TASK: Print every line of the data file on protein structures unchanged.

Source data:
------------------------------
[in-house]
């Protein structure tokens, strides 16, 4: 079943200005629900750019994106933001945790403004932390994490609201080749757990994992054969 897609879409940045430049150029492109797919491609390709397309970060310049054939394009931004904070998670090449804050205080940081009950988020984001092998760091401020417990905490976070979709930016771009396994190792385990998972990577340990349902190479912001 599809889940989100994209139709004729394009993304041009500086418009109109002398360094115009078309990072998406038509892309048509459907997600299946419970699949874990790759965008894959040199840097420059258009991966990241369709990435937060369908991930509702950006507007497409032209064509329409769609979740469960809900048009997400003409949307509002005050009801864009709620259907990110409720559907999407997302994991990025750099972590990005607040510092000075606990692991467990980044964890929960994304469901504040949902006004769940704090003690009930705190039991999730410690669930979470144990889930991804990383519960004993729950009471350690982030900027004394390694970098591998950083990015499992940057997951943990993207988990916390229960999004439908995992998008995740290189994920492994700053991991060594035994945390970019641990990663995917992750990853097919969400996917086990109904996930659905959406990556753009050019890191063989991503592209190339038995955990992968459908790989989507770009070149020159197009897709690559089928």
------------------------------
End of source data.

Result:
[in-house]
């Protein structure tokens, strides 16, 4: 079943200005629900750019994106933001945790403004932390994490609201080749757990994992054969 897609879409940045430049150029492109797919491609390709397309970060310049054939394009931004904070998670090449804050205080940081009950988020984001092998760091401020417990905490976070979709930016771009396994190792385990998972990577340990349902190479912001 599809889940989100994209139709004729394009993304041009500086418009109109002398360094115009078309990072998406038509892309048509459907997600299946419970699949874990790759965008894959040199840097420059258009991966990241369709990435937060369908991930509702950006507007497409032209064509329409769609979740469960809900048009997400003409949307509002005050009801864009709620259907990110409720559907999407997302994991990025750099972590990005607040510092000075606990692991467990980044964890929960994304469901504040949902006004769940704090003690009930705190039991999730410690669930979470144990889930991804990383519960004993729950009471350690982030900027004394390694970098591998950083990015499992940057997951943990993207988990916390229960999004439908995992998008995740290189994920492994700053991991060594035994945390970019641990990663995917992750990853097919969400996917086990109904996930659905959406990556753009050019890191063989991503592209190339038995955990992968459908790989989507770009070149020159197009897709690559089928």